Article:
The Widow Jane Mine, Rosendale NY

After getting that taste of warmer weather just a few days ago, it was extra hard to accept the cold-and-rainy day yesterday.  What’s an adventure-photog to do?!

Thinking outside the box a little, I remembered a place that caught my curiosity… a place that would hopefully provide cover from the monsoon-like wetness pouring from above…

The Widow Jane Mine, which is found basically roadside (just behind the Snyder Estate historical house) in Rosendale NY, is rich in history.  It’s origins go back to a time when “Rosendale Cement” was known world-wide as the very best available, and now this room-and-pillar mine is open for exploration… and some other very interesting things, too!

This time of year most of the mine is filled with water… which limits the exploring one can do… but also presents a very neat photographic opportunity, with the body of water protected underground it sits perfectly still, giving a glassy mirror-like reflection of the pillars and ceiling.

QUICK-and-DIRTY Details:

  • In 1891 almost half of the cement in America was manufactured in the Rosendale Cement Region.
  • Rosendale Natural Cement was used in the building of the most enduring landmarks of the nation. The Brooklyn Bridge, the pedestal of the Statue of Liberty, the wings of the U.S. Capitol, the Washington Monument, Grand Central Terminal, the Croton Aqueduct and dams, the Pennsylvania Railroad tunnels, the New York State Thruway, and thousands of public works projects all got their start underground in the cement mines of Rosendale.
  • The mine is now used as a venue for historic interpretation and special events, including musical performances because of it’s unique acoustics.
  • The water of this mine, which gets purified from flowing through the rock, is used by a distillery in Red Hook, Brooklyn for their Widow Jane Bourbon Whiskey!  Check them out!
  • The mine is owned and managed by:
    The Century House Historical Society at the Snyder Estate

Carpe Noctem

Carpe Diem is a well-known latin phrase, meaning seize the day.  It’s an excellent philosophy for any photographer, be it a pro or hobbiest/enthusiast.  Carpe Noctem, you might have guessed, means seize the NIGHT.

If you’re not afraid of the dark, and willing to give up some precious sleep… and dress warm… night time photography has a lot to offer, and can be hugely rewarding!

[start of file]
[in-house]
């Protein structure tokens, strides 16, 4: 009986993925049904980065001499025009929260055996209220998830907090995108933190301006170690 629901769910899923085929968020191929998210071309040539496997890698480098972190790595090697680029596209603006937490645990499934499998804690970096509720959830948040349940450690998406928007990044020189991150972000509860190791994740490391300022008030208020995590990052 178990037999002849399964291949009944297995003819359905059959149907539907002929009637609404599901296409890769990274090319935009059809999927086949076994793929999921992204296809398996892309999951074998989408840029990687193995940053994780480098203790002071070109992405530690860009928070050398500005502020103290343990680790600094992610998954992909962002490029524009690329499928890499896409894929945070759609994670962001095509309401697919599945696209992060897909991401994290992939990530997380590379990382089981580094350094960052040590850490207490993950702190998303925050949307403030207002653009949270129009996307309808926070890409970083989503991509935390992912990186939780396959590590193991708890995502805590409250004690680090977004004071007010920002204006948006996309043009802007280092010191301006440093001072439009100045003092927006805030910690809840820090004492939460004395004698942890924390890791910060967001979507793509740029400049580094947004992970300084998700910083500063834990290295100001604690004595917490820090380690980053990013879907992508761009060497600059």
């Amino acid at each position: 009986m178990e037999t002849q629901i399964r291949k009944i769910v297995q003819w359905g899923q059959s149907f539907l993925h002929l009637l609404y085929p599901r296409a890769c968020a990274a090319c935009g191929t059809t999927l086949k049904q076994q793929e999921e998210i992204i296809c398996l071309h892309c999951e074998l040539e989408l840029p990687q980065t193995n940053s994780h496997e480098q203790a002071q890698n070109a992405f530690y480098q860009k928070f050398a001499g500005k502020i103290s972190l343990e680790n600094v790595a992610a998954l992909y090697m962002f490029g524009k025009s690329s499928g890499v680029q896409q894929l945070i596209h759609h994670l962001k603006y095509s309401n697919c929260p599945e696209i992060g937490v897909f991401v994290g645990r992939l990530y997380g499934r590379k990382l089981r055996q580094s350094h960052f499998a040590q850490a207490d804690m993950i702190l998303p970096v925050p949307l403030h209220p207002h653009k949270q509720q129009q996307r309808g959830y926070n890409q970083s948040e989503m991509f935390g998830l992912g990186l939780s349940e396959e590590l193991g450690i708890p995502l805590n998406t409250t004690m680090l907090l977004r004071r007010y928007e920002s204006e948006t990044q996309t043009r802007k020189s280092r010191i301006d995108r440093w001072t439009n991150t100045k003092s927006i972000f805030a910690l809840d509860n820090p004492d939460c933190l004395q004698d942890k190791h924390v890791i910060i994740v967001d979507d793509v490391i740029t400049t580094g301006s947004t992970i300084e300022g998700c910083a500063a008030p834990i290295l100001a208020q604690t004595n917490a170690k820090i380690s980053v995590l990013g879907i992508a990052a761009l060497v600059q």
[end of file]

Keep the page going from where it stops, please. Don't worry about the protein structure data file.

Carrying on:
This image was captured for a client working on a community farming project, and- along with the rest of the images we provided- are meant to convey the beauty of the area and visually convey the opportunities present in living/raising a family in this area rather than in the Metro NY area.

Why are we posting about this today?  Well, this weekend is the New Moon- which is kind of a funny name for what really appears to be no moon at all.  This upcoming Saturday, March 17, the moon will be almost entirely in the Earth’s shadow… Continue reading “Carpe Noctem”

Cool Stars

Last Friday we posted a photo-tip on social media; This recent cold snap brings with it excellent opportunity for some night sky photography.

Cloud cover acts like a blanket over the Earth, reflecting the overnight radiated heat back down.  So it’s not totally coincidental when you see an unusually low temp one night, to also find the skies to be clear of clouds.  And cold air holds another perk for the night owl shooter- colder air can not carry as much moisture in it, and humidity creates an awful “haze” that downs out all but the brightest of stars (or planets).

We took the opportunity on Friday to capture some artistic photos on a local farm for one of our clients, capturing how beautiful it is living here in the Hudson Valley of New York.

Afterwards- since I was already bundled up (and already frozen), and already out late with all my gear- I headed over to capture a different shot that’s been on my mind lately.  Inspired by my buddy Benji, who’s a wicked talented photographer I might add, I ended up with this image.



Quite pleased with how it turned out, especially considering by this point in the night the moon was pretty high overhead, reflecting sunlight that usually detracts from crisp star captures… but in this case the moonlight helped illuminate the path, the ridge, and even a bit of Skytop Tower at the Mohonk Mountain House!

We are curious… did anyone else brave the cold and capture anything cool?  If you have something you’d like to share email us and we’ll feature you on your blog and social media channels!  [email protected]